|Year : 2017 | Volume
| Issue : 1 | Page : 9-15
|Effects of yogic intervention on pain scores and quality of life in females with chronic pelvic pain
Rahul Saxena1, Manish Gupta1, Nilima Shankar1, Sandhya Jain2, Arushi Saxena2
1 Department of Physiology, Guru Teg Bahadur Hospital, University College of Medical Sciences, New Delhi, India
2 Department of Obstetrics and Gynaecology, Guru Teg Bahadur Hospital, University College of Medical Sciences, New Delhi, India
Click here for correspondence address and email
|Date of Web Publication||12-Jul-2016|
| Abstract|| |
Context: Chronic pelvic pain (CPP) is a common condition of women of the reproductive age group. It has a negative impact on a woman's personal health and quality of life (QOL). Practicing yoga has shown numerous benefits in various chronic painful conditions.
Aim: To study the effects of yogic intervention on pain scores and quality of life in females of reproductive age group with CPP, on conventional therapy.
Settings and Design: It is a follow-up, randomized case-control study done in a tertiary care hospital.
Subjects and Methods: Sixty female patients of CPP in the age group of 18-45 years were randomly divided into Group I (n = 30) and Group II (n = 30). Group I received only conventional therapy in the form of NSAIDS and Group II received yoga therapy in the form of asanas, pranayama, and relaxation along with the conventional therapy for 8 weeks. They were assessed twice (pre- and post-treatment) for pain scores through visual analog scale (VAS) score and QOL by the World Health Organization quality of life-BREF (WHOQOL-BREF) questionnaire.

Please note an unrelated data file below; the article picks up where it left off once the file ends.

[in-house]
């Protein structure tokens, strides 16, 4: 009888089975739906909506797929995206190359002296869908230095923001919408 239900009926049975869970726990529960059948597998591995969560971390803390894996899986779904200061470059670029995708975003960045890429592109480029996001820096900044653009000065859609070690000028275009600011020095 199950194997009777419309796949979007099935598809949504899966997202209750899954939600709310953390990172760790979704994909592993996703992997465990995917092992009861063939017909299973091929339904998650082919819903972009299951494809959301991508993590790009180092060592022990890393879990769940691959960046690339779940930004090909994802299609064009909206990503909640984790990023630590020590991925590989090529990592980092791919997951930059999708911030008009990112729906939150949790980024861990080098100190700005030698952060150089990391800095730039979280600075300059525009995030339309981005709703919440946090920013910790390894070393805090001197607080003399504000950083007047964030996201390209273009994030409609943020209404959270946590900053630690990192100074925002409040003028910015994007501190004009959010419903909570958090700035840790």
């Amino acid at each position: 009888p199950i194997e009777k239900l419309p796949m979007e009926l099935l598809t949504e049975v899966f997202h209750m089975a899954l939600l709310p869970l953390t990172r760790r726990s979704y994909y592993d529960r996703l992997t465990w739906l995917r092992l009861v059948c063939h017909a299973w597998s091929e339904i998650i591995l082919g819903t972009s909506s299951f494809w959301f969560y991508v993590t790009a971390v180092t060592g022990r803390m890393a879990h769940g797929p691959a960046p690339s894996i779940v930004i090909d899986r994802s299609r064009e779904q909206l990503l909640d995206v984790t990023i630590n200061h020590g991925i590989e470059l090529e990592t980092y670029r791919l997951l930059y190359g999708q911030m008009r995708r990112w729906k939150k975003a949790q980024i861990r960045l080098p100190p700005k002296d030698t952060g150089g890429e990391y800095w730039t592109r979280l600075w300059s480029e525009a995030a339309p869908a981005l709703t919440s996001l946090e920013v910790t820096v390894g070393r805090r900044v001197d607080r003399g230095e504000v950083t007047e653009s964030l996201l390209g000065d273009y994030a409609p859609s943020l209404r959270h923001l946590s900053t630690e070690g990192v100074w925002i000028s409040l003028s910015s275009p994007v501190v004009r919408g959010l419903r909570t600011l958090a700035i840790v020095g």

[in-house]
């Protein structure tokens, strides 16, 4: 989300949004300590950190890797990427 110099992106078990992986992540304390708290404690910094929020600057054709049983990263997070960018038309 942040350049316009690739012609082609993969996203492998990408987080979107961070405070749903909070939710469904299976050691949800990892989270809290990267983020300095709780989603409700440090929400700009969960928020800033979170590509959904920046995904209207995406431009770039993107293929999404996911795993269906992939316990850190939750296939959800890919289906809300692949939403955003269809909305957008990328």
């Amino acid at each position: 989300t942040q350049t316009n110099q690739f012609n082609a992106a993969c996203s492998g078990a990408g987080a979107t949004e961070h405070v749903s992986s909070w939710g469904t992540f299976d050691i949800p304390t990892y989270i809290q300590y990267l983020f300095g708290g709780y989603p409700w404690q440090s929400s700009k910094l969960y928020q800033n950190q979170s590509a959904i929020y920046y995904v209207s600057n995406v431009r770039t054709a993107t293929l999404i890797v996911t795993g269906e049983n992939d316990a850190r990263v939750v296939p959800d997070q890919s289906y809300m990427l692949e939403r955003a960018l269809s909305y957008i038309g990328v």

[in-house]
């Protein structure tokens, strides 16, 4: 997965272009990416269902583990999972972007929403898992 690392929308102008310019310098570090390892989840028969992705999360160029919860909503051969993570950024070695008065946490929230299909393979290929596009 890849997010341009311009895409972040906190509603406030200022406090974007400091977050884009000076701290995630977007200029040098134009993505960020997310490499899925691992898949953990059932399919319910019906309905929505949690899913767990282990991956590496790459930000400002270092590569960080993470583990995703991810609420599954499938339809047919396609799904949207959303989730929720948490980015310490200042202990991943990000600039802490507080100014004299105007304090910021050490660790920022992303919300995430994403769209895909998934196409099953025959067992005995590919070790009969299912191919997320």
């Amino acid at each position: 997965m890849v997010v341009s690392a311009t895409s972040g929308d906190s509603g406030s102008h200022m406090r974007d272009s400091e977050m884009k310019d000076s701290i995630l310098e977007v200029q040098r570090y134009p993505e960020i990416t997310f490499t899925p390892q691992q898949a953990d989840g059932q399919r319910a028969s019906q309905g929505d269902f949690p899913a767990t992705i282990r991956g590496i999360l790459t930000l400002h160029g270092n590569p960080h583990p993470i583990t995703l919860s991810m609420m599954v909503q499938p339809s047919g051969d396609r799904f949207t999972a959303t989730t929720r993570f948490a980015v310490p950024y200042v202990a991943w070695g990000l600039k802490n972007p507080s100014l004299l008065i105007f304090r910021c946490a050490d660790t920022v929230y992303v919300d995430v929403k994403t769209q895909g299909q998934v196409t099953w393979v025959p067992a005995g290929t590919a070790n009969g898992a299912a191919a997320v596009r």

Statistical Analysis Used: Repeated measure ANOVA followed by Tukey's test. P < 0.05 was considered significant.
Results: After 8 weeks of yogic intervention, Group II patients showed a significant decrease in intensity of pain seen by a decrease in VAS score (P < 0.001) and improvement in the quality of life with a significant increase (P < 0.001) in physical, psychological, social, and environmental domain scores of WHOQOL-BREF.
Conclusions: The practice of yoga causes a reduction in the pain intensity and improves the quality of life in patients with chronic pelvic pain.
Keywords: Chronic pelvic pain; pain scores; quality of life; World Health Organization quality of life-BREF; yoga
|How to cite this article:|
Saxena R, Gupta M, Shankar N, Jain S, Saxena A. Effects of yogic intervention on pain scores and quality of life in females with chronic pelvic pain. Int J Yoga 2017;10:9-15
|How to cite this URL:|
Saxena R, Gupta M, Shankar N, Jain S, Saxena A. Effects of yogic intervention on pain scores and quality of life in females with chronic pelvic pain. Int J Yoga [serial online] 2017 [cited 2022 Jan 19];10:9-15. Available from: https://www.ijoy.org.in/text.asp?2017/10/1/9/186155
| Introduction|| |
Chronic pelvic pain (CPP) is defined as an "intermittent or constant pain in the lower abdomen or pelvis of a woman, of at least 6 months duration, not occurring exclusively with menstruation or intercourse and not associated with pregnancy.  It is a common condition of the reproductive age of group women, yet its pathophysiology remains poorly understood.  In South-East Asian countries, the prevalence of CPP varies from 5.2% in India, 8.89% in Pakistan to 43.2% in Thailand.  CPP has a negative impact on a woman's personal health and quality of life (QOL). ,